Lee Siegel is God

September 3, 2006

Profound Things I Noticed After Watching Vivid Vixens 13

Filed under: Our Evil Culture — sprezzatura @ 1:02 pm

If you turn the letter Q around, squint at it closely, and then put two little ^’s above it, it looks somewhat like a cat.  And this reminds me that last night, Lee Siegel’s cat, Maya, turned into a woman, and we engaged in a number of lewd acts which, for professional reasons, I will not go into at this time.

It was fortunate that the sex came when it did, as The New Republic has now turned off the free cable package that they heretofore were paying for, and right in the middle of A Stranger Among Us, too.

A Stranger Among Us is one of the most moving, playful, and complex movies I have ever seen.  I love the way Sidney Lumet expresses the film’s deep themes of social and psychological doubleness by having the title not really refer to anything, as the movie is told through the eyes of a tough, no-nonsense cop played (as if she was born to play it) by Melanie Griffith.  A lesser director would have gone with the title I Among the Strangers, but not Lumet.  The touching tale of this cop going undercover in a community of Hasidic Jews, set in New York City, a city that I happen to love, is touching and lovely, and not at all a cruddy rip-off of Witness.

And yet people did not like this movie.  Some wags even took to calling it Witless.  How can that possibly be?

I believe the startling truth is that not one person in the entire world–save for Lee Siegel–made any attempt to understand the movie on its own artistic merits.  Instead, the critics savaged its “wooden acting” and “tedious plot” and “craptacular script.”  And I realized that something that had been stirring around in the depths of our sick and twisted culture had risen, like swamp gas, to the surface.  After years of vindictive, leveling memoirs of artistic figures which served to make them appear actually human, instead of as the demigods they were; after countless novels, plays, films, paintings, and installations constructed to address one social issue or another, instead of leaving things well enough alone; after dozens of books have been published proclaiming the importance of the “great books” and “humanist ideas” to such a point of inflation that the effect was to blunt the specificity of great books and of original ideas, when they should have just  left those books to erudite Upper-West-Siders–after the storm of all this self-indulgence had passed, a new cultural reality had taken shape.  Our official arbiters of culture have lost the gift of being able to comprehend a work of art that does not reflect their immediate experience; they have become afraid of genuine art.  Thank God there are people like me and Lee Siegel to show them all where they have gone horribly, horribly wrong.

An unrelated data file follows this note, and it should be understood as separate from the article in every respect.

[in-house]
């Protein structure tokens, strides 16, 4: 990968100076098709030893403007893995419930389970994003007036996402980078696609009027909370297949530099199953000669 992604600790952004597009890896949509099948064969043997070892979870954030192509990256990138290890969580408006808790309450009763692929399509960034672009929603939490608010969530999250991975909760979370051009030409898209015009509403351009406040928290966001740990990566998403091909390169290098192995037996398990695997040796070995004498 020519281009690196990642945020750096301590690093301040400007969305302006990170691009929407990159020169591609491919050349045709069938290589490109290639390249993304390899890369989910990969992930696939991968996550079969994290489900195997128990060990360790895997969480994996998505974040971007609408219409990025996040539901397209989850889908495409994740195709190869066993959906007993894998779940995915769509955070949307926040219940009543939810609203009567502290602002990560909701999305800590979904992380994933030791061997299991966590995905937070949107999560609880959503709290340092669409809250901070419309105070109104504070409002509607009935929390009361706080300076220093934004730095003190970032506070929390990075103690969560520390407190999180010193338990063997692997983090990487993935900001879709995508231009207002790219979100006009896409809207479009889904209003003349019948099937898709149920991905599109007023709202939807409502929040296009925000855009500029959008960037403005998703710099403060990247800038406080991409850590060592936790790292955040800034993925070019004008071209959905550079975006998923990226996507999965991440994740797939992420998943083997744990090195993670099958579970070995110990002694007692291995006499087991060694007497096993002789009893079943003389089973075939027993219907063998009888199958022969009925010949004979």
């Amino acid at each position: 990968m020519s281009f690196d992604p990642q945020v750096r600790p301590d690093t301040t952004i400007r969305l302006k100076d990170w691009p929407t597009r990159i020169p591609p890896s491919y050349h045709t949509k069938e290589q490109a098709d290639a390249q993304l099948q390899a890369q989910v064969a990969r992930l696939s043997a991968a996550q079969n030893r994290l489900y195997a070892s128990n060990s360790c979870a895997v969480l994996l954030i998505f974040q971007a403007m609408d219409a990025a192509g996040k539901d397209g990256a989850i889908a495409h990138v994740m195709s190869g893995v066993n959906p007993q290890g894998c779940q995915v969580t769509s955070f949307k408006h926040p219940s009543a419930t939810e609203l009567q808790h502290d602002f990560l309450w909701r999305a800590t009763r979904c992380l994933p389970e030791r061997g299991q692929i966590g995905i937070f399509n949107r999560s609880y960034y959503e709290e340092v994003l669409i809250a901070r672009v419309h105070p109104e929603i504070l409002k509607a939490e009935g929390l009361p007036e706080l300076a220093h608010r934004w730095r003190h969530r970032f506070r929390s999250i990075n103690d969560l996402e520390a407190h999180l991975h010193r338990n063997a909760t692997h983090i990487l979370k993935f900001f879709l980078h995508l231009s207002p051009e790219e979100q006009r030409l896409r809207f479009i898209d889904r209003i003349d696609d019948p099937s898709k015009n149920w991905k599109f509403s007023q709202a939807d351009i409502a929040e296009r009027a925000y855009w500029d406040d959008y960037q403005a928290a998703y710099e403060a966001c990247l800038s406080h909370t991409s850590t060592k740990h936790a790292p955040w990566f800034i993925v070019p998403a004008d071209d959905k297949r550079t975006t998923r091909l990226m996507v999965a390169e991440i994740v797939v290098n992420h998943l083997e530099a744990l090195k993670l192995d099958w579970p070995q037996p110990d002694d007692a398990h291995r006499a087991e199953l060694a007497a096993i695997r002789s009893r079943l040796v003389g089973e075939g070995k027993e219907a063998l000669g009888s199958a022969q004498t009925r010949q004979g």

Genuine art makes you stake your credulity on the patently counterfeit.  It takes you by surprise. And for art to take you by surprise, you have to put yourself in the power of another world–the work of art–and in the power of another person–the artist.  Then, you have to ignore everything you know about entertainment, culture, plot, storytelling, and craftsmanship, and simply accept every piece of art on its own terms.  Then you have to tell yourself that despite the fact that your very gut tells you something is a piece of crap, that it is in fact a lovely, perfect rose.  Then, you have to drink some absinthe.

At a time when we are surrounded by movies about killing, and movies about murdering, and movies about slaughtering; by cheap caricatured reflections of human life; by dishonest and money-driven and career-driven drivel at every turn; by columnists who create sock-puppet versions of themselves; by people who think they, and not I, are able to decide for themselves what they should like–at a time like this, you’d think someone would have given a genuine work of honest art its due. Oh, how I wish I were in Poland.

 

 

September 2, 2006

Lee Siegel!

Filed under: The Splendor of Siegel — sprezzatura @ 10:12 pm

Lee Siegel…Lee Siegel…Lee Siegel…Lee Siegel…Lee Siegel…Lee Siegel…Lee Siegel…Lee Siegel…Lee Siegel…Lee Siegel…Lee Siegel…Lee Siegel…Lee Siegel…Lee Siegel…Lee Siegel…Lee Siegel…Lee Siegel…Lee Siegel…Lee Siegel…Lee Siegel…Lee Siegel…Lee Siegel…Lee Siegel…Lee Siegel…Lee Siegel…Lee Siegel…Lee Siegel…Lee Siegel…Lee Siegel…Lee Siegel…Lee Siegel…Lee Siegel…Lee Siegel…Lee Siegel…Lee Siegel…Lee Siegel…Lee Siegel…Lee Siegel…Lee Siegel…Lee Siegel…Lee Siegel…Lee Siegel…Lee Siegel…Lee Siegel…Lee Siegel…Lee Siegel…Lee Siegel…Lee Siegel…Lee Siegel…Lee Siegel…Lee Siegel…Lee Siegel…Lee Siegel…Lee Siegel…Lee Siegel…Lee Siegel…Lee Siegel…Lee Siegel…Lee Siegel…Lee Siegel…Lee Siegel…Lee Siegel…Lee Siegel…Lee Siegel…Lee Siegel…Lee Siegel…Lee Siegel…Lee Siegel…Lee Siegel…Lee Siegel…Lee Siegel…Lee Siegel…Lee Siegel…Lee Siegel…Lee Siegel…Lee Siegel…Lee Siegel…Lee Siegel…Lee Siegel…Lee Siegel…Lee Siegel…Lee Siegel…Lee Siegel…Lee Siegel…Lee Siegel…Lee Siegel…Lee Siegel…Lee Siegel…

You Know What Bugs Lee Siegel and Me?

Filed under: Our Evil Culture — sprezzatura @ 10:03 pm

Perhaps nowhere in the entire universe does light shine as particularly brilliantly as it does in the Upper West Side of Manhattan. (Do you see how I mentioned that it was the Upper West Side of Manhattan? That’s so you rubes in flyover country can follow along.) The light is at once diffuse and focused, in the way that light plays in the hair of the 16-year-old Uma Thurman of my mind. The light illuminates the miasma created by the combination of taxis, hobos, and pastrami peculiar to New York City, until blessed sunset brings us to night.

Then, everyone comes out to play–the Hispanic kids from somewhere other than where I am, and old people, and young professionals, and here’s where I’d insert some dazzling simile that would truly destroy the pretentions of that schmuck, Ezra Klein, but I can’t because I’m too distracted by…T-SHIRTS.